Approximately 1 in every 800 children in Australia have Juvenile Idiopathic Arthritis (JIA)
JIA is a type of inflammatory arthritis with an unknown cause that develops in children 15 years and under. Children with JIA have the same symptoms as those that affect older people – joint pain, stiffness, inflammation and reduced mobility.
Having JIA can be quite traumatic for a child. Imagine not being able to go running, to not be able to chase birds in the park, or even participate in the school carnival? Arthritis is life-changing for the child and their families.
What are the main symptoms of JIA?
The common joint related symptoms for all types of JIA include:
- Redness and warmth around the joint area
Due to the ongoing underlying inflammation there is also a considerable risk that, with time, the joints will become permanently damaged. This leads to a loss of joint movement and makes normal activities more difficult.
How did my child get this disease?
The causes of arthritis in children are unknown. Research suggests that for some types of JIA, genetics may be involved. However, these conditions are not regarded as hereditary. So if you have one child with arthritis, it does not mean that your other children will also have arthritis. It also does not mean that your child’s children will develop JIA.
Another theory is that some form of infection may trigger the start of JIA. Dietary and emotional factors do not appear to play a role in the development of JIA. JIA cannot be spread from one child to another. It is not infectious.
What are the next steps after diagnosis?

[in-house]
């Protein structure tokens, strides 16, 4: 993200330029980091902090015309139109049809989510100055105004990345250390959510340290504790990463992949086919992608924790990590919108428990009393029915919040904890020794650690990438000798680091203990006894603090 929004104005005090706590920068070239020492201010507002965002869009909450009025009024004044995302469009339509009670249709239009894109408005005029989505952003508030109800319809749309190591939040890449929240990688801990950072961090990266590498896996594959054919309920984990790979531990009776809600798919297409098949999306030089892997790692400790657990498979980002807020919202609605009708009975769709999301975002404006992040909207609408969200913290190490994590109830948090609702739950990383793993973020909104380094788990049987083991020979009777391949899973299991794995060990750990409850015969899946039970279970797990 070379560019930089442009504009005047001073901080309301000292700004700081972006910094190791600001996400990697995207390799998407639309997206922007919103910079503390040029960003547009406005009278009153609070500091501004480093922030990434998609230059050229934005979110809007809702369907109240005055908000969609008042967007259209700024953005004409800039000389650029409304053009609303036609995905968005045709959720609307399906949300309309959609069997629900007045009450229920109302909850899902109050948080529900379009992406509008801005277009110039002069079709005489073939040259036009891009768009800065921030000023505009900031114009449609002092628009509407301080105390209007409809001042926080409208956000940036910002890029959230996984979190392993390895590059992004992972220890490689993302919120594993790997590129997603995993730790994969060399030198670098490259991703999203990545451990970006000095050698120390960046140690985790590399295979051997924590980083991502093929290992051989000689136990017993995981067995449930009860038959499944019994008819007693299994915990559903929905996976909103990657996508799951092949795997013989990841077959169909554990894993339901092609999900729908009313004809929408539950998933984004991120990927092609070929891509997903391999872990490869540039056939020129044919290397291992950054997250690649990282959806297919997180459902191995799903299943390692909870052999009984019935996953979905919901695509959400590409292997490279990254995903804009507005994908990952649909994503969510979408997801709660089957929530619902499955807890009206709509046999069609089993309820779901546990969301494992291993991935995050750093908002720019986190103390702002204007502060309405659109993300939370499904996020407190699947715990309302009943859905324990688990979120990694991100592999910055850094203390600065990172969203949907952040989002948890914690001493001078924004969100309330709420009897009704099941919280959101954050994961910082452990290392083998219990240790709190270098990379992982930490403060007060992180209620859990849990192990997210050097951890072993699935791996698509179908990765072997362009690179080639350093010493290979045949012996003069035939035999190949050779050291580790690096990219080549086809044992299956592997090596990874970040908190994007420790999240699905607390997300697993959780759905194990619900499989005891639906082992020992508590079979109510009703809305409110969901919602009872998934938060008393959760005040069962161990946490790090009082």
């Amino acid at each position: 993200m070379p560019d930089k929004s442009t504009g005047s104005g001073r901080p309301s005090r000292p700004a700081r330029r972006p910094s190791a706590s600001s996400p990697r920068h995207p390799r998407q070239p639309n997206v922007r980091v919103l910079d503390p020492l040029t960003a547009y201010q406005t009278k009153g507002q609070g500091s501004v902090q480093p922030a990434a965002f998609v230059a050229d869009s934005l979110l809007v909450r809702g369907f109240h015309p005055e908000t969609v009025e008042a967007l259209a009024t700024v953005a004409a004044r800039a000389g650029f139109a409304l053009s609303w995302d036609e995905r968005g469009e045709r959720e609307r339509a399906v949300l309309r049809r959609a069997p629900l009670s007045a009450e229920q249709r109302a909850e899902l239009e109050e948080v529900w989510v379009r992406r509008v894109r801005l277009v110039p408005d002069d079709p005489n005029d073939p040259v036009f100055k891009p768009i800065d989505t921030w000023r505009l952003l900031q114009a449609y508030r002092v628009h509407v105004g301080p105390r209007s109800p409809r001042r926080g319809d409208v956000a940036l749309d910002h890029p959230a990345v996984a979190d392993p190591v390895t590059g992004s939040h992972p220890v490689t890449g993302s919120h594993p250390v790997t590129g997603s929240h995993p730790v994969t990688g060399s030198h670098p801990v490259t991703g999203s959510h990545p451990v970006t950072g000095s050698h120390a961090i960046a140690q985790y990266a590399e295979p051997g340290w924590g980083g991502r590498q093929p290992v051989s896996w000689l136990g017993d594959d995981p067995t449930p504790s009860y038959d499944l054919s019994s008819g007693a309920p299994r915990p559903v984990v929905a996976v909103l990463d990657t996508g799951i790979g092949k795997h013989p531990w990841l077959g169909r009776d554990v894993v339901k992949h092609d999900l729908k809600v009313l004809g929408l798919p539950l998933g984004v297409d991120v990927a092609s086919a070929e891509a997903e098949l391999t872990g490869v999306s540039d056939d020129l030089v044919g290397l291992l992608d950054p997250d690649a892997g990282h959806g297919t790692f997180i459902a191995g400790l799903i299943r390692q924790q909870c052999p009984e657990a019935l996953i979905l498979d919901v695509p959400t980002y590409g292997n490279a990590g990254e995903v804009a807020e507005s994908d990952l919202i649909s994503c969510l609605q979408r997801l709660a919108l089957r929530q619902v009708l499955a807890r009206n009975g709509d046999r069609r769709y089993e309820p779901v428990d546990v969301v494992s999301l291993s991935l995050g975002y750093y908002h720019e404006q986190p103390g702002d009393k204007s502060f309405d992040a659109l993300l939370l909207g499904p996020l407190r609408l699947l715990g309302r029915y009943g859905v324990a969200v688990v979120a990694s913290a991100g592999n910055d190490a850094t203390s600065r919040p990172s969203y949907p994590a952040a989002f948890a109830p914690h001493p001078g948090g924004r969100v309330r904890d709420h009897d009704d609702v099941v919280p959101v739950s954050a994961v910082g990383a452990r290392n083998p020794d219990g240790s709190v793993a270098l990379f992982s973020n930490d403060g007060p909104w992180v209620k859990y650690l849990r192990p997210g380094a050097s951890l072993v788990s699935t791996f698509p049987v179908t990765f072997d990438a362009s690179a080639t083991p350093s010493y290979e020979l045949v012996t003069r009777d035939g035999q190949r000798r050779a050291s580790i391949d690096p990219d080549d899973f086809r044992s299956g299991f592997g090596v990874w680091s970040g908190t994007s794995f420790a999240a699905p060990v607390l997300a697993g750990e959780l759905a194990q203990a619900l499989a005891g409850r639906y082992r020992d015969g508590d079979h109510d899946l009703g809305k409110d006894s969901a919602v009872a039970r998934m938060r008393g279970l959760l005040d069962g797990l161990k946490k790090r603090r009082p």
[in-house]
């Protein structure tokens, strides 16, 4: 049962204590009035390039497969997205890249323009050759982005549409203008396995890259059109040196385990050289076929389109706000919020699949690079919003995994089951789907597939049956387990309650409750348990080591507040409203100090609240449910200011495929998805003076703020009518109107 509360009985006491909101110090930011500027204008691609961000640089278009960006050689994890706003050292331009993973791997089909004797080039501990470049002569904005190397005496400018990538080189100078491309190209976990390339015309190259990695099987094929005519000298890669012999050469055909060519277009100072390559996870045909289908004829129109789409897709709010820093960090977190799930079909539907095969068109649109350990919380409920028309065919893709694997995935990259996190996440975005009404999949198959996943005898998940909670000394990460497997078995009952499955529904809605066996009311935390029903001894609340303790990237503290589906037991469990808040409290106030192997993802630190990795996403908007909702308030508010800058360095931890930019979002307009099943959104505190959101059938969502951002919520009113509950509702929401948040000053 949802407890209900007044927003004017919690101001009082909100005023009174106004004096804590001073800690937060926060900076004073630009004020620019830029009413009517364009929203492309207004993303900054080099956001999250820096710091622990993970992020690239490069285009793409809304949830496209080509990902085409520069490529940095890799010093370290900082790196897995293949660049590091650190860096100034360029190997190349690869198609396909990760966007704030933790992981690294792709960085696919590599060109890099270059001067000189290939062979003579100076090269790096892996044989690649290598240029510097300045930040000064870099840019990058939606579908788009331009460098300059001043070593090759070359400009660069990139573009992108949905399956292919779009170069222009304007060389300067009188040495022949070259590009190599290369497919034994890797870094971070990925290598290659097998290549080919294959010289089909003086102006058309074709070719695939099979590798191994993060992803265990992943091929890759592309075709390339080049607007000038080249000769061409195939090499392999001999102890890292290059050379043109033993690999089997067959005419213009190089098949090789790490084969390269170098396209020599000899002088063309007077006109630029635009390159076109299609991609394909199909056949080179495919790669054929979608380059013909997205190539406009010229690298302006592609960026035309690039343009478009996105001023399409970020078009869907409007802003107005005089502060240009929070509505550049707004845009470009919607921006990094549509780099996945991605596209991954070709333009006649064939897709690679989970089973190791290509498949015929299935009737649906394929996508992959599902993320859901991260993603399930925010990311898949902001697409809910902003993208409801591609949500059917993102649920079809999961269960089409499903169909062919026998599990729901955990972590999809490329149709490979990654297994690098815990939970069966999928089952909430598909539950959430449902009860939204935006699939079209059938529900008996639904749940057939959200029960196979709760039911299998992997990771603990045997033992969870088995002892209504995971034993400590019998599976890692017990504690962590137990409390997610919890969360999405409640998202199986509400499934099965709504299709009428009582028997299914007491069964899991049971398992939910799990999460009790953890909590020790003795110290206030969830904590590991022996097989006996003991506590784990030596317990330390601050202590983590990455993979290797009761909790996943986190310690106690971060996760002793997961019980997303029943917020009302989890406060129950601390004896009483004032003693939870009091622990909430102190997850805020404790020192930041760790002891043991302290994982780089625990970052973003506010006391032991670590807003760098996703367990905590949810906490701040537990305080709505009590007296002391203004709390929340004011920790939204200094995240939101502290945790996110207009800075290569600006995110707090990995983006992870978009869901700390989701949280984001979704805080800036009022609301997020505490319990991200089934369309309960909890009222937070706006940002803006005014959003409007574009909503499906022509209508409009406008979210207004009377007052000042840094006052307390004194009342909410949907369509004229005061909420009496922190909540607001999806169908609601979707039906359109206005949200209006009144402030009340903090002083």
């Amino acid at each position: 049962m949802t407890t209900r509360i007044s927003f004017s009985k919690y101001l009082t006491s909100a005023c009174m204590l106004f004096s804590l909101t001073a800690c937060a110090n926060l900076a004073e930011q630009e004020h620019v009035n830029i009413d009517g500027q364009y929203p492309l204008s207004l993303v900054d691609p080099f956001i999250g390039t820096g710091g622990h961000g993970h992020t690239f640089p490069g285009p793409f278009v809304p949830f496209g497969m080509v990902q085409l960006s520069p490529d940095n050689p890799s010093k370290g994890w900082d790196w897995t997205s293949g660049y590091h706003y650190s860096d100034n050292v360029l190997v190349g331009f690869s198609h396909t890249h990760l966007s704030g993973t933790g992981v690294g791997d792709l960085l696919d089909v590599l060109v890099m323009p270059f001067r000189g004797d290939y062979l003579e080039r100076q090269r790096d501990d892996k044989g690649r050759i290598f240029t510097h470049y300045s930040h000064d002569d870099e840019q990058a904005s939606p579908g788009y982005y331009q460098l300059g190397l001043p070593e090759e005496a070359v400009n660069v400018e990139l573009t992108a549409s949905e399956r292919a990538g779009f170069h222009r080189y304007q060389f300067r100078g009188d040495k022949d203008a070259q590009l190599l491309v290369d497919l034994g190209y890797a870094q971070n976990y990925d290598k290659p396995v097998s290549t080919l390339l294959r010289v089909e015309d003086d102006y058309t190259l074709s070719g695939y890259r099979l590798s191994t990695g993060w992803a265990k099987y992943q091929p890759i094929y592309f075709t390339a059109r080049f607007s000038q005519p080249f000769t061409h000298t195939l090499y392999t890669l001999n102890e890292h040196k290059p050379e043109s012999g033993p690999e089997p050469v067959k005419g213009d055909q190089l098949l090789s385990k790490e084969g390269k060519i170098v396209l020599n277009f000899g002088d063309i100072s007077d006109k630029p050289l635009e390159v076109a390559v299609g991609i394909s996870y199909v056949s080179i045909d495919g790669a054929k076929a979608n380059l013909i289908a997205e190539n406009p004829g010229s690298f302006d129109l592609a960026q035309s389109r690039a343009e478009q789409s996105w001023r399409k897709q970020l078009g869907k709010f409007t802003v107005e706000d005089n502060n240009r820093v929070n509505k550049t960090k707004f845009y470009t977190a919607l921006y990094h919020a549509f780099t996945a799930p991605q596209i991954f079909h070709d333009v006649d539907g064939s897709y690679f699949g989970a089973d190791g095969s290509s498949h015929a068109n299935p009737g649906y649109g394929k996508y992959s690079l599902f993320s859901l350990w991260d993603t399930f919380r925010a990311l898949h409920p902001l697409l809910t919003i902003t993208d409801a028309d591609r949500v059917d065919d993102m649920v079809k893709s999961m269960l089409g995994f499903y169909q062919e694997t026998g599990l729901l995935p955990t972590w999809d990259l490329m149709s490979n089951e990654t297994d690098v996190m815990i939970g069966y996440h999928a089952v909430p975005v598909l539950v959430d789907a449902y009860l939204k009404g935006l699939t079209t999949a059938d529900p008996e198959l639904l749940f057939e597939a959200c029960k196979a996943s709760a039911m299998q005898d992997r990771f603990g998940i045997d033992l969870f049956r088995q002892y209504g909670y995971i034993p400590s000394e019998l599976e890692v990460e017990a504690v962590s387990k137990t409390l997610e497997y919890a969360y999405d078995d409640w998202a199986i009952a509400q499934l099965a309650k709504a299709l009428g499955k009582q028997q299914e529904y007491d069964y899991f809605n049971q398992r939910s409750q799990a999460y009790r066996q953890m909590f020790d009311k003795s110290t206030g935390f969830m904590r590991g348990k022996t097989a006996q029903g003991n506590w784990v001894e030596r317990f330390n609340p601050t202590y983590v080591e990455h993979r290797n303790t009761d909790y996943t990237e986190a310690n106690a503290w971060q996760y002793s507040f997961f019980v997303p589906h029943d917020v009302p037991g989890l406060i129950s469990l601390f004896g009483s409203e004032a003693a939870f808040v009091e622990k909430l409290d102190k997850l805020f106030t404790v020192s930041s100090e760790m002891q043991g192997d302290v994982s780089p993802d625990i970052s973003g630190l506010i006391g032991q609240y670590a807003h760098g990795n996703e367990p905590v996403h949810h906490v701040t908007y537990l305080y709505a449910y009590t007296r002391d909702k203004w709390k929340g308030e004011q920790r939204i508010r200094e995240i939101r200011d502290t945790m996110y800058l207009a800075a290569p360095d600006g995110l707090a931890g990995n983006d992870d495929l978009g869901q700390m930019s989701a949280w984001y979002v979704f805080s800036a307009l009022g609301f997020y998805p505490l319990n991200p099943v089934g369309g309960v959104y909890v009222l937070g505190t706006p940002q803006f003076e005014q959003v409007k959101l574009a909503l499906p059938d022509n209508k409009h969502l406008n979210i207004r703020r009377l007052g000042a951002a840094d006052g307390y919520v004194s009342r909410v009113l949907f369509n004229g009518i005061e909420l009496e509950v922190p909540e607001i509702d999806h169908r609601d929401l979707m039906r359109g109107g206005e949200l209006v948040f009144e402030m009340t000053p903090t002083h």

At some point, your child will be asked to have a number of tests as part of the diagnosis or management of arthritis. There is nothing to be alarmed about, these are routine. Some of the most common tests may include:
- FBC – Full Blood Count: A blood test to check for anything abnormal that might be important in managing the illness
- RF – Rheumatoid Factor: An antibody detected by a blood test. This is an indicator of the kind of JIA your child has
- ANA – Anti-Nuclear Antibody: This test is used to do two things. It helps identify the type of arthritis your child has and it is an important indicator for your child’s risk of developing eye problems.
Going to hospital
Children with JIA may need to go into hospital from time to time. Your child’s rheumatologists usually suggests this when special care is needed; it is not likely to be due to an emergency.
Management and treatment options
There are many different treatments available for JIA. What works for one child may not work for another. Finding the right treatment for your child can involve a process of trial and error. While this can be frustrating for all involved, it is important that you stick with the process to ensure your child gets the best possible treatment for their particular type of arthritis.
This process may need to be repeated if your child experiences a progression of the illness, a flare-up or just because their body has become used to a certain medicine and it no longer works as well as it did.
Medicines play a major role in the management of JIA. Some are tablets taken by mouth, while others are given as an injection. In some cases this injection may be directly into the joint.
Most medicines will need t be prescribed by your child’s doctor. But some, such as simple pain relievers, may be purchased at a pharmacy or supermarket (‘over the counter’).
The medicines used to treat JIA aim to:
- Alter or slow the progression of the illness
- Control inflammation
- Relieve pain
- Reduce fever
- Reduce other symptoms of the disease
- Assist in the maintenance of your child’s ‘normal’ growth.
If you need further information about Juvenile Idiopathic Arthritis, please call us on 1800 011 041.